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Babur cruise missile/Hatf VII
Babur cruise missile's booster rocket firing during initial launch phase
Type Medium-range subsonic cruise missile
Place of origin  Pakistan
Service history
In service 11 August 2005
Used by Pakistan Army
Production history
Manufacturer National Defence Complex (NDC)
Weight <1500 kg (payload >300 kg)
Length 6.25 m (7 m with booster)
Diameter 0.52 m

Warhead Conventional or nuclear

Engine Turbofan
(Solid-fuel rocket booster during launch)
Wingspan 2.67 m
Propellant Solid fuel (booster rocket)
Liquid fuel (jet engine)
700 km (435 mi)
Speed 880 km/h or 550 mph (Mach 0.8)
Transporter Erector Launcher (TEL)

Babur (Urdu: بابر) (named after the first Mughal Emperor Zahir ud-Din Babur), also designated Hatf VII, is the first land attack cruise missile to be developed by Pakistan.[1]

Launched from ground-based transporter erector launchers, warships, submarines and aircraft, Babur can be armed with a conventional or nuclear warhead and has a reported range of 700 km (435 miles). The missile is designed to avoid radar detection and penetrate enemy air defences.[1][2][3] Serial production of the Babur started in October 2005.[4]



It has been speculated that Babur is based on the BGM-109 Tomahawk cruise missile, after six Tomahawks crash-landed on Pakistani territory in 1998 during US airstrikes on targets in Afghanistan,[5] and its design seems to show this influence. The propulsion system appears to approximate that of BGM-109 Tomahawk according to videos of its launch.[6] However, there is no confirmation of this and the Pakistani missile development organisation NESCOM has rejected this theory. Some members of NESCOM have stated, off the record, that Pakistan has been working on cruise missiles since 1995.

Babur is believed to have been developed in response to reports that India was planning to acquire Patriot missiles from the US, in order to set up a ballistic missile defense system to counter Pakistan's arsenal of ballistic missiles.[7]


The Babur's airframe is made up of a tubular fuselage, with a pair of folded wings attached to the middle section and the empennage at the rear along with the propulsion system. Propelled by a jet engine (either turbofan or turbojet), the Babur has a maximum speed of approximately 550mph. On launch, a booster rocket provides additional thrust to accelerate the missile away from the launch vehicle. After the launch the wings unfold, the booster rocket is jettisoned and the jet engine started.

The Babur's guidance system uses a combination of inertial navigation systems, terrain contour matching (TERCOM) and GPS satellite guidance.[8] The guidance system reportedly gives the missile pinpoint accuracy.[1]

A transporter erector launcher (TEL) armed with four Babur cruise missiles, on display at the IDEAS 2008 defence exhibition, Karachi, Pakistan.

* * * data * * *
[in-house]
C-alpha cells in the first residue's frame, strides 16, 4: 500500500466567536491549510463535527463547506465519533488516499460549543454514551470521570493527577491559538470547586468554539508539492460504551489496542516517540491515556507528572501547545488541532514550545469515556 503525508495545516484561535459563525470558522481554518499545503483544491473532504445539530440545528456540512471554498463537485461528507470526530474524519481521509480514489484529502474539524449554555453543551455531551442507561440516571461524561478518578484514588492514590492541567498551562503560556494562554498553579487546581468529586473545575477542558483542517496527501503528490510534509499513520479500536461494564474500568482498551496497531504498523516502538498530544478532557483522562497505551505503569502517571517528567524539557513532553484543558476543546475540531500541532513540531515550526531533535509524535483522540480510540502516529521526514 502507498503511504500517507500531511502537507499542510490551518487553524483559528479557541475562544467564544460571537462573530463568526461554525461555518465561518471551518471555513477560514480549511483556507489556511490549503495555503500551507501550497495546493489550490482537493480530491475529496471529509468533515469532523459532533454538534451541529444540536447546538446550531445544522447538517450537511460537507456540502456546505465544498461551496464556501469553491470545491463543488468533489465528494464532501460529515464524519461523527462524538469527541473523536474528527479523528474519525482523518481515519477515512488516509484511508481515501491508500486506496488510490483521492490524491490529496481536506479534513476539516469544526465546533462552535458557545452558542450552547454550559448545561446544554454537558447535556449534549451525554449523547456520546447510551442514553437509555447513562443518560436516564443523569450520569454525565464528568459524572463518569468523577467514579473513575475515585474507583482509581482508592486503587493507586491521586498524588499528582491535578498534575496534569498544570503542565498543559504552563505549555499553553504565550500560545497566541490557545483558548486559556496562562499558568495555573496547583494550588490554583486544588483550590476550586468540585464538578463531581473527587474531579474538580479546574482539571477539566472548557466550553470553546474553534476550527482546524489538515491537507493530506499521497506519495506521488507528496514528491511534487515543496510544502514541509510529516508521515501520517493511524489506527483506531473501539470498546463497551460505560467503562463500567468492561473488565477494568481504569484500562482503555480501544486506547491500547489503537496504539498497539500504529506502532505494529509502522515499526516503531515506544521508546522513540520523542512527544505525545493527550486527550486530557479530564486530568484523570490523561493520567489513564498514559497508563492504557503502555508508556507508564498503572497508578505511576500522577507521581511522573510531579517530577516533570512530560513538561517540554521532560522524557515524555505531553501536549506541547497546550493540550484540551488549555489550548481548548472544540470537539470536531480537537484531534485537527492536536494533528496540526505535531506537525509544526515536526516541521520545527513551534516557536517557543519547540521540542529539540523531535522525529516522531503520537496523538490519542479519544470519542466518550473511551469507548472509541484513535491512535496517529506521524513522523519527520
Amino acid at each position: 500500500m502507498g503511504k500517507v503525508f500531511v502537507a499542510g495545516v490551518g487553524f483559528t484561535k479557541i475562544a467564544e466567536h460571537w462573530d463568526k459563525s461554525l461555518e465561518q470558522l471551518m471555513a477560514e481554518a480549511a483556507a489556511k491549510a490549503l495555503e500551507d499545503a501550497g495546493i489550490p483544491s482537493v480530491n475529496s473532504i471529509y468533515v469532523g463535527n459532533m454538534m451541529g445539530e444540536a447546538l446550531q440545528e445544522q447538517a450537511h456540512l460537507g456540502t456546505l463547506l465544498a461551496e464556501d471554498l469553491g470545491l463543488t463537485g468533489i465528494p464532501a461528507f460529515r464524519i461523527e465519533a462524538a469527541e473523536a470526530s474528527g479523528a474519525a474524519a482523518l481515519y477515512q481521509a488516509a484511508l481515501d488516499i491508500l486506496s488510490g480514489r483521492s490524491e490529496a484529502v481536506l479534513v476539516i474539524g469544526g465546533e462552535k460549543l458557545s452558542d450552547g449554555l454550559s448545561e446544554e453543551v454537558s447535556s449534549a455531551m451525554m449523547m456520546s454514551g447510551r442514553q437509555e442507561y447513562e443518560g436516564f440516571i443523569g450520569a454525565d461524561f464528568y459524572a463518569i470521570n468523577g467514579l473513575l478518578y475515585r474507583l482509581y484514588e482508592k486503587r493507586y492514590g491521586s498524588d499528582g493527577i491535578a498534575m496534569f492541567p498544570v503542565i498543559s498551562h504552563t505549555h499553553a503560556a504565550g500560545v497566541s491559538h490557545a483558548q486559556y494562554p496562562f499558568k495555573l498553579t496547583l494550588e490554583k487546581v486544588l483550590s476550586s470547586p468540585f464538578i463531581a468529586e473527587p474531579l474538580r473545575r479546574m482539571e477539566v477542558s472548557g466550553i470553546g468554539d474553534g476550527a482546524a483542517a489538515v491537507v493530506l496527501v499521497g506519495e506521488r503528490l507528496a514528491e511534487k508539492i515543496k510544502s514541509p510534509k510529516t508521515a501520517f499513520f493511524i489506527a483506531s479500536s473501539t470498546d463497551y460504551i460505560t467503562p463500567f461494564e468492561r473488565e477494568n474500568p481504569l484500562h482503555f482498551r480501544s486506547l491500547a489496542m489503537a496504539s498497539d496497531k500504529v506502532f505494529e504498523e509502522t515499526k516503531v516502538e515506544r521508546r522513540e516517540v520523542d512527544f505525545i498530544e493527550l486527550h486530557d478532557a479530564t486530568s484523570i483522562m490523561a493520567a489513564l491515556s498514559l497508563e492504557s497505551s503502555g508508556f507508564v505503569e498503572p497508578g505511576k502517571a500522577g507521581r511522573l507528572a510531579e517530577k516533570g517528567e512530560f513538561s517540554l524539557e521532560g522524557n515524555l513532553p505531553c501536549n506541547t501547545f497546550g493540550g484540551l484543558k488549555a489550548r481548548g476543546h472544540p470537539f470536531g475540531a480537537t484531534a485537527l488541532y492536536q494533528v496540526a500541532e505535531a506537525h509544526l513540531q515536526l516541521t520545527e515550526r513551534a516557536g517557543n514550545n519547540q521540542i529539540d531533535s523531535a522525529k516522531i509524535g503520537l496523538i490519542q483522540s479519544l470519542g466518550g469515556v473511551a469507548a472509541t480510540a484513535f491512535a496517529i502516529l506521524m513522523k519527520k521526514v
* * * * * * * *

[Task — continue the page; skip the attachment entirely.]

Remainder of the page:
The missile is stated to have a high degree of manoeuvrability, allowing it to "hug" the terrain, and "near-stealth" capabilities.[9] Terrain hugging ability helps the missile avoid enemy radar detection by utilising "terrain masking", giving Babur the capability to penetrate enemy air defence systems undetected and survive until reaching the target.[1] The missile's design features can be compared with the American BGM-109 Tomahawk cruise missile.[4]

More advanced versions of the Babur are under development. Later versions are planned to have a range of 1000 km [4][10] and be capable of being launched from submarines such as the Pakistan Navy's Agosta 90B class submarine and Type 214 submarine.[11] [12]

Operational history

The 2005 test-launch of the Babur cruise missile.

On August 12, 2005, Pakistan publicly announced that it had successfully test fired a nuclear-capable Babur cruise missile.[13] The missile was launched from a land based transporter erector launcher (TEL). With this test, Pakistan became one of twelve countries that possess cruise missile technology. The then Pakistani president, Pervez Musharraf praised the Pakistani scientists and engineers on the successful development of Babur cruise missile.[7][14] The unannounced initial launch on 11 August 2005 caught much of the international community by surprise due to the technically advanced nature of the missile, as well as the fact that Pakistan did not notify India of its test-firing as the existing notification agreement is limited to ballistic missile testing only.

On March 22, 2007, Pakistan test-fired an upgraded version of the Babur cruise missile, with an extended range of 700 km.[3] Pakistan carried out two more tests of Babur on July 26, 2007 and December 11, 2007. The tested upgrades are believed to have been the ability to fire the missile from airborne platforms. It is currently unclear if Pakistan Air Force (PAF) plans on using Babur on its aircraft because PAF has already added an air-launched cruise missile, Ra'ad ALCM, to its arsenal.

On May 6, 2009, Pakistan conducted another test-firing but did not announce the event until 9 May 2009, citing political reasons.[15][16]

See also

Related developments
Similar missiles
Related lists


External links



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